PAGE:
This means that, in spite of its recent efforts, until 2003 the Chinese government has not been able to attract as many high tech projects as it would like. The most likely reason for the latter is sited in a recent OECD report42 which confirms that foreign investors prefer to locate their long-term high-value projects in countries that have predictable economic and policy regimes. Besides, until very recently WOFE43 could not be established in China but with the country's accession to the WTO, this is about to change. In fact under newly approved regulations foreign companies will be allowed to set up majority joint venture trading companies as from 1st June 200444. Also, from 11th December 200445 foreign investors (both companies and individuals) will be able to set up WOFE, to begin with the area of commercial distribution followed then by a number of other sectors to complete the liberalisation until the end of 2007. With these regulatory changes in place, it is expected that many companies will opt for the WOFEs or majority JV (MJV) forms of market entry/participation because such investments provide them with complete control over the business and the direction of its operation. The PWC report sited above46, confirms this and notes that attitudes of foreign investors are changing following the firm commitments made by China towards the liberalisation of its economy. A large number of the company managers interviewed47 stated their intentions for the future being as follows (in the order of preference): > Buy out or reduce the size of participation of their Chinese partners in order to establish a wholly owned or a majority owned venture; > Enter the market directly through wholly owned investment or a new joint venture; > Acquire or merge with other enterprises (Fig. 5) To confirm this trend, another report by Deloitte Touche Tohmatsu (DTT) established that a significant percentage of the companies already in China intended to increase their enterprises and product lines or establish a new enterprise in the future, while a rising percentage of new comers were expecting to enter China through some form of direct investment48. ...read more.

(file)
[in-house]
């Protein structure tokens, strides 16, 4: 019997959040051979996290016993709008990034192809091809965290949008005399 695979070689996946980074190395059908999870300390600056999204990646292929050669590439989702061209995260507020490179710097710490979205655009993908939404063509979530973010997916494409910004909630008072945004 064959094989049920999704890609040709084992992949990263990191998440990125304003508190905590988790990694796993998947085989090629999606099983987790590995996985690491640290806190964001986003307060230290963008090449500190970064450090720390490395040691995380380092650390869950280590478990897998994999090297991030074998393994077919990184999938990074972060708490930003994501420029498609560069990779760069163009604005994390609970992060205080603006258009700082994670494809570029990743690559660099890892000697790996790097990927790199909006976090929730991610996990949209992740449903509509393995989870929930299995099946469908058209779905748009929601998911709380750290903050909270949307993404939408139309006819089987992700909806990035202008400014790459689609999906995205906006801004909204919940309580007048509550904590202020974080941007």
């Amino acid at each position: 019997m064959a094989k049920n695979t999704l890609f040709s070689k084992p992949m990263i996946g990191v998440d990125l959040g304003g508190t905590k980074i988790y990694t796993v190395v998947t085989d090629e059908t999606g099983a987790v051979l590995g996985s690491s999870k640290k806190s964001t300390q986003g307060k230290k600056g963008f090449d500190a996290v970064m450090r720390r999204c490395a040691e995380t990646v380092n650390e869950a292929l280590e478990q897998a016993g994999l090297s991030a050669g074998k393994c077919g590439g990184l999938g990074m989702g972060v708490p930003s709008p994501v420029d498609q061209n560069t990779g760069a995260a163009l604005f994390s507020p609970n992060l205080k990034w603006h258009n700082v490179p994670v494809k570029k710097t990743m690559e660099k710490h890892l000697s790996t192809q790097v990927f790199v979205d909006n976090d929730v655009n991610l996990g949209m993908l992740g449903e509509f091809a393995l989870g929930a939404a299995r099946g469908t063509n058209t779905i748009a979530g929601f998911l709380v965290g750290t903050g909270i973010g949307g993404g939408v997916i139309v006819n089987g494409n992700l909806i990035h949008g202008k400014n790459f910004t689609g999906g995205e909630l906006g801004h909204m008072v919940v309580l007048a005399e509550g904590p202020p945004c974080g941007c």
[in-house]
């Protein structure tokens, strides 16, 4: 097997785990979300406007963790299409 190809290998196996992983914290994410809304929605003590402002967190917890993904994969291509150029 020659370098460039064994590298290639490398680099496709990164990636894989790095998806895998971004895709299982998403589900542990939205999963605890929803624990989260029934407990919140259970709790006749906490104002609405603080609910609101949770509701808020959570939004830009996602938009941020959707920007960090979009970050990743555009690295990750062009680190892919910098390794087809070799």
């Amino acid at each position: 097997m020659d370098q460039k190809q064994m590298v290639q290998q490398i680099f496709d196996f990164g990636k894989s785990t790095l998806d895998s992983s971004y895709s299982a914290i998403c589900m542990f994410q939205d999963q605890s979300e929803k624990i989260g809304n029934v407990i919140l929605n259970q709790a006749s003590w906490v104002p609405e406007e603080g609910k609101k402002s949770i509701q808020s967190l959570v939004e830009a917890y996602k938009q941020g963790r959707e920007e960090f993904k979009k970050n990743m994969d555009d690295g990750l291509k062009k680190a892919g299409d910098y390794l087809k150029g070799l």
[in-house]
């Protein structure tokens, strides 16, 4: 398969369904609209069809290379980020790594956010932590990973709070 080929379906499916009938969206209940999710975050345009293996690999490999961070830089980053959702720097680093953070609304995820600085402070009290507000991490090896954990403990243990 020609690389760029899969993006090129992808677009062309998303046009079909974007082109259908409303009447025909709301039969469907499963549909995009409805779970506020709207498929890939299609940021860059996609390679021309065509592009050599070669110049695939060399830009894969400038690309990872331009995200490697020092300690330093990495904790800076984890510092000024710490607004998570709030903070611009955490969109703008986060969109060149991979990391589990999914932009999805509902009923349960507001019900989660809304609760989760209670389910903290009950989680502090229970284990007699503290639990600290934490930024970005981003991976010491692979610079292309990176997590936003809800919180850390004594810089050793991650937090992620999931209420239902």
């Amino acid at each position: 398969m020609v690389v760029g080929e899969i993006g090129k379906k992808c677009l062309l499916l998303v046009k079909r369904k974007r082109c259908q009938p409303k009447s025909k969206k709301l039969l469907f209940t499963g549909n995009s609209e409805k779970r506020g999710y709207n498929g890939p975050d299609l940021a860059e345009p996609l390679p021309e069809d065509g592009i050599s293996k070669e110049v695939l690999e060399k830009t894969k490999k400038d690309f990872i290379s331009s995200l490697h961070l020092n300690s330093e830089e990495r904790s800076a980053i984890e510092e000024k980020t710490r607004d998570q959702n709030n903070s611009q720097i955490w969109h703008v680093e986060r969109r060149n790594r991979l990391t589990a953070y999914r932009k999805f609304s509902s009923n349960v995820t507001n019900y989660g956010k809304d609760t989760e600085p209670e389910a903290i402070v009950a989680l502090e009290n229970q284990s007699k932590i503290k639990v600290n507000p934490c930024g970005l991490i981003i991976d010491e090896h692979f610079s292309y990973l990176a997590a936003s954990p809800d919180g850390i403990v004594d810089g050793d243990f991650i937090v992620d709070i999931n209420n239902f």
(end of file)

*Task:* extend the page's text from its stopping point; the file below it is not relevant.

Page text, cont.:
2004 47 These included some currently established in China businesses and some prospective investors 48 See Chart 2: Expansion Vision for the China Market in Deloitte Touche Tohmatsu "Foreign Investment Into China: Fitness Survey", 2004 49 The popularity of the representative office indicated that many companies currently in China prefer to first test the waters before they can embark on more financially committing methods of operation. 50 The China Britain Business Council 51 Ibid. 52 Other challenges identified are: tax/financial, operational, human resource, etc. 53 See Chapter 2 - Operating Challenges in Deloitte Touche Tohmatsu "Foreign Investment Into China: Fitness Survey", 2004, with changes 54 33% of all businesses entering China are concerned about establishing the right relations with the local and national government, according to the Deloitte Touch Tohmatsu report 55 Ibid. 56 http://www.scbc.org 57 Deloitte Touche Tohmatsu report 58 See previous discussions in this report on the size and growth rate of FDI 59 PricewaterhouseCoopers 60 Deloitte Touche Tohmatsu 61 The latter are one of the two sectors which the Chinese government is not prepared to open to private investors. These are envisaged to remain in the full control of the government even after accession. 62 OECD, "China- Progress and Reform Challenges", OECD Investment Policy Reviews 2003 63 This significant changes has also been discussed in the previous sections of this report 64 Deloitte Touche Tohmatsu "Foreign Investment Into China: Fitness Survey", 2004 65 Examples of some of these are: infrastructure, financial market and banking system, established legal system, etc. 66 OECD, "China- Progress and Reform Challenges", OECD Investment Policy Reviews 2003 67 Deloitte Touche Tohmatsu 68 According to Deloitte Touche Tohmatsu 69 Mainly telecommunications. 70 www.bsa.org 71 www.businessweek.com 72 MPA Worldwide Market Research, China Piracy Factsheet, December 2003 73 China Economic Net, "China's Piracy Police Makes Progress", 14th April 2004 74 OECD 75 According to PWC, 75% of all company managers interviewed predicted a sharp increase in investment following the changes in the environment resulting from China's entry into the WTO. ...read more.